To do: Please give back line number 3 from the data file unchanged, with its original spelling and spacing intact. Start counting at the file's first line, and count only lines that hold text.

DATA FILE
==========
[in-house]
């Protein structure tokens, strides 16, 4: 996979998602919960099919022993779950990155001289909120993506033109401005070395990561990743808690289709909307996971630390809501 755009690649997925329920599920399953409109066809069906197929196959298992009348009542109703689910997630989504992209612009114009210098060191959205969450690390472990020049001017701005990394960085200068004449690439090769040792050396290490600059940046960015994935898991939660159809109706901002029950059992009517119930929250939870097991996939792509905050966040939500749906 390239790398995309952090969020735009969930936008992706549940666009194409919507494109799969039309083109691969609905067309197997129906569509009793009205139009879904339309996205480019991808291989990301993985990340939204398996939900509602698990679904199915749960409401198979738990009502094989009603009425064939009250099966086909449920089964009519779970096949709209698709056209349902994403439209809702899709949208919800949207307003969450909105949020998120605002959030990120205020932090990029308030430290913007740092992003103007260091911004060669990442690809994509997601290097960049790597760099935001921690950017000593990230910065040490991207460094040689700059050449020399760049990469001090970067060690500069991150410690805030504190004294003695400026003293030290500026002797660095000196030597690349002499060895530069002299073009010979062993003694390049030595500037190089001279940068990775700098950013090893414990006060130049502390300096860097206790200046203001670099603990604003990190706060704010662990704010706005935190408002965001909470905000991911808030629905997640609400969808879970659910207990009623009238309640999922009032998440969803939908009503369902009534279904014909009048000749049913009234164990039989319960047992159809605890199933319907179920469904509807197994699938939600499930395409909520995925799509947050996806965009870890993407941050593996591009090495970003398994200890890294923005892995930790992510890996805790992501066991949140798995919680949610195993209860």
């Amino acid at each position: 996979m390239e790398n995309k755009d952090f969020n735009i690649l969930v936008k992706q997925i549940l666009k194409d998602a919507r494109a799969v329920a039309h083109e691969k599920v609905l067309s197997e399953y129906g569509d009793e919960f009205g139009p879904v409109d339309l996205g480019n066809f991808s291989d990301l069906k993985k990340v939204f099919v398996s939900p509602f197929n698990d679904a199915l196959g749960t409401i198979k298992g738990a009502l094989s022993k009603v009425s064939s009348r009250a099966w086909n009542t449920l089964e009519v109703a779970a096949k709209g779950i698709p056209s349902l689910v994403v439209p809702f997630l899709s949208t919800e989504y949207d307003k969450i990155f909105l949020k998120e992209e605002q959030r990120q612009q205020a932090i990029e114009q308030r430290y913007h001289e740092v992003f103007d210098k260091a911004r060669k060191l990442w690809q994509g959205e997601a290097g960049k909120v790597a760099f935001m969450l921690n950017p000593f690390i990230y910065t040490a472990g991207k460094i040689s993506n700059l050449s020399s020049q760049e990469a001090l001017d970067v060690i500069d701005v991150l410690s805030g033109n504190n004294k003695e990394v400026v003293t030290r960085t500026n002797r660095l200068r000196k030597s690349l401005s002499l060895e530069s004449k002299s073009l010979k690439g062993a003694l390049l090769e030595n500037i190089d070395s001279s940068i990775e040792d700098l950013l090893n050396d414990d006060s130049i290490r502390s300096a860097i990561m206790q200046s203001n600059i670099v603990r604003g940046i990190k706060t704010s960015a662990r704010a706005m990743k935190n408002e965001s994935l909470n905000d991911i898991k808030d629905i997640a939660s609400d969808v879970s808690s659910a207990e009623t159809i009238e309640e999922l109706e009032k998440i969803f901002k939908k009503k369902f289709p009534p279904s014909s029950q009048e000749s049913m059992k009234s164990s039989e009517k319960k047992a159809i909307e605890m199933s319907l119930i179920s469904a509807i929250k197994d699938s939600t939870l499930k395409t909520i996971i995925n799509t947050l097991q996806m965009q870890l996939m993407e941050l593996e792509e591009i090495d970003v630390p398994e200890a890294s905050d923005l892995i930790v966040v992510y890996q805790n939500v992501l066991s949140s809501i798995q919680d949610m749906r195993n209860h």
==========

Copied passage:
């Amino acid at each position: 996979m390239e790398n995309k755009d952090f969020n735009i690649l969930v936008k992706q997925i549940l666009k194409d998602a919507r494109a799969v329920a039309h083109e691969k599920v609905l067309s197997e399953y129906g569509d009793e919960f009205g139009p879904v409109d339309l996205g480019n066809f991808s291989d990301l069906k993985k990340v939204f099919v398996s939900p509602f197929n698990d679904a199915l196959g749960t409401i198979k298992g738990a009502l094989s022993k009603v009425s064939s009348r009250a099966w086909n009542t449920l089964e009519v109703a779970a096949k709209g779950i698709p056209s349902l689910v994403v439209p809702f997630l899709s949208t919800e989504y949207d307003k969450i990155f909105l949020k998120e992209e605002q959030r990120q612009q205020a932090i990029e114009q308030r430290y913007h001289e740092v992003f103007d210098k260091a911004r060669k060191l990442w690809q994509g959205e997601a290097g960049k909120v790597a760099f935001m969450l921690n950017p000593f690390i990230y910065t040490a472990g991207k460094i040689s993506n700059l050449s020399s020049q760049e990469a001090l001017d970067v060690i500069d701005v991150l410690s805030g033109n504190n004294k003695e990394v400026v003293t030290r960085t500026n002797r660095l200068r000196k030597s690349l401005s002499l060895e530069s004449k002299s073009l010979k690439g062993a003694l390049l090769e030595n500037i190089d070395s001279s940068i990775e040792d700098l950013l090893n050396d414990d006060s130049i290490r502390s300096a860097i990561m206790q200046s203001n600059i670099v603990r604003g940046i990190k706060t704010s960015a662990r704010a706005m990743k935190n408002e965001s994935l909470n905000d991911i898991k808030d629905i997640a939660s609400d969808v879970s808690s659910a207990e009623t159809i009238e309640e999922l109706e009032k998440i969803f901002k939908k009503k369902f289709p009534p279904s014909s029950q009048e000749s049913m059992k009234s164990s039989e009517k319960k047992a159809i909307e605890m199933s319907l119930i179920s469904a509807i929250k197994d699938s939600t939870l499930k395409t909520i996971i995925n799509t947050l097991q996806m965009q870890l996939m993407e941050l593996e792509e591009i090495d970003v630390p398994e200890a890294s905050d923005l892995i930790v966040v992510y890996q805790n939500v992501l066991s949140s809501i798995q919680d949610m749906r195993n209860h």